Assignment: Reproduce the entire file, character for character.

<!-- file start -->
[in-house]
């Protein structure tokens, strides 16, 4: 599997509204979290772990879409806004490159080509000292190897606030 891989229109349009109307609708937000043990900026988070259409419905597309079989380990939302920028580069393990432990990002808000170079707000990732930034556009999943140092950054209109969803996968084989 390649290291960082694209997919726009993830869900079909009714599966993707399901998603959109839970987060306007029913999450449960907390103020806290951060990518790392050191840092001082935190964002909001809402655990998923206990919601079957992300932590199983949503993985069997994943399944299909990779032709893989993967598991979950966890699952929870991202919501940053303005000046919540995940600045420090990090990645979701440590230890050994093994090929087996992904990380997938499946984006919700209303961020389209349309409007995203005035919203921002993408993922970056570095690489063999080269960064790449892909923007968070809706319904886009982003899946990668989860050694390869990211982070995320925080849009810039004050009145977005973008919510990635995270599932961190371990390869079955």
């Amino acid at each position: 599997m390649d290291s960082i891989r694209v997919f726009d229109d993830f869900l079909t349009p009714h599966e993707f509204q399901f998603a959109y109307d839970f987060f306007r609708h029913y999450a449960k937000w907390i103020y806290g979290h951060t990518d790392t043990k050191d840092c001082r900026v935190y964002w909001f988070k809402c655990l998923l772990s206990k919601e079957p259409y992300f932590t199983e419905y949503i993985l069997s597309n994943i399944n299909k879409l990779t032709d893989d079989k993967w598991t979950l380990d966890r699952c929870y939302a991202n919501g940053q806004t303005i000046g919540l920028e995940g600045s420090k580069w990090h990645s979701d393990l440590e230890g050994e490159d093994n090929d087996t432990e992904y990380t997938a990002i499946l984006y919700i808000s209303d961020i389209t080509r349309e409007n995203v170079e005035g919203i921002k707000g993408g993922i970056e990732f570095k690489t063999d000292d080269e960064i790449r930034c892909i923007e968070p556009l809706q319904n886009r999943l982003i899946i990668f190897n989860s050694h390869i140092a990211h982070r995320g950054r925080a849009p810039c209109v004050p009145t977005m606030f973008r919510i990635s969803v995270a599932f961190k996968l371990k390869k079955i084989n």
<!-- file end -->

[in-house]
């Protein structure tokens, strides 16, 4: 599997509204979290772990879409806004490159080509000292190897606030 891989229109349009109307609708937000043990900026988070259409419905597309079989380990939302920028580069393990432990990002808000170079707000990732930034556009999943140092950054209109969803996968084989 390649290291960082694209997919726009993830869900079909009714599966993707399901998603959109839970987060306007029913999450449960907390103020806290951060990518790392050191840092001082935190964002909001809402655990998923206990919601079957992300932590199983949503993985069997994943399944299909990779032709893989993967598991979950966890699952929870991202919501940053303005000046919540995940600045420090990090990645979701440590230890050994093994090929087996992904990380997938499946984006919700209303961020389209349309409007995203005035919203921002993408993922970056570095690489063999080269960064790449892909923007968070809706319904886009982003899946990668989860050694390869990211982070995320925080849009810039004050009145977005973008919510990635995270599932961190371990390869079955």
């Amino acid at each position: 599997m390649d290291s960082i891989r694209v997919f726009d229109d993830f869900l079909t349009p009714h599966e993707f509204q399901f998603a959109y109307d839970f987060f306007r609708h029913y999450a449960k937000w907390i103020y806290g979290h951060t990518d790392t043990k050191d840092c001082r900026v935190y964002w909001f988070k809402c655990l998923l772990s206990k919601e079957p259409y992300f932590t199983e419905y949503i993985l069997s597309n994943i399944n299909k879409l990779t032709d893989d079989k993967w598991t979950l380990d966890r699952c929870y939302a991202n919501g940053q806004t303005i000046g919540l920028e995940g600045s420090k580069w990090h990645s979701d393990l440590e230890g050994e490159d093994n090929d087996t432990e992904y990380t997938a990002i499946l984006y919700i808000s209303d961020i389209t080509r349309e409007n995203v170079e005035g919203i921002k707000g993408g993922i970056e990732f570095k690489t063999d000292d080269e960064i790449r930034c892909i923007e968070p556009l809706q319904n886009r999943l982003i899946i990668f190897n989860s050694h390869i140092a990211h982070r995320g950054r925080a849009p810039c209109v004050p009145t977005m606030f973008r919510i990635s969803v995270a599932f961190k996968l371990k390869k079955i084989n």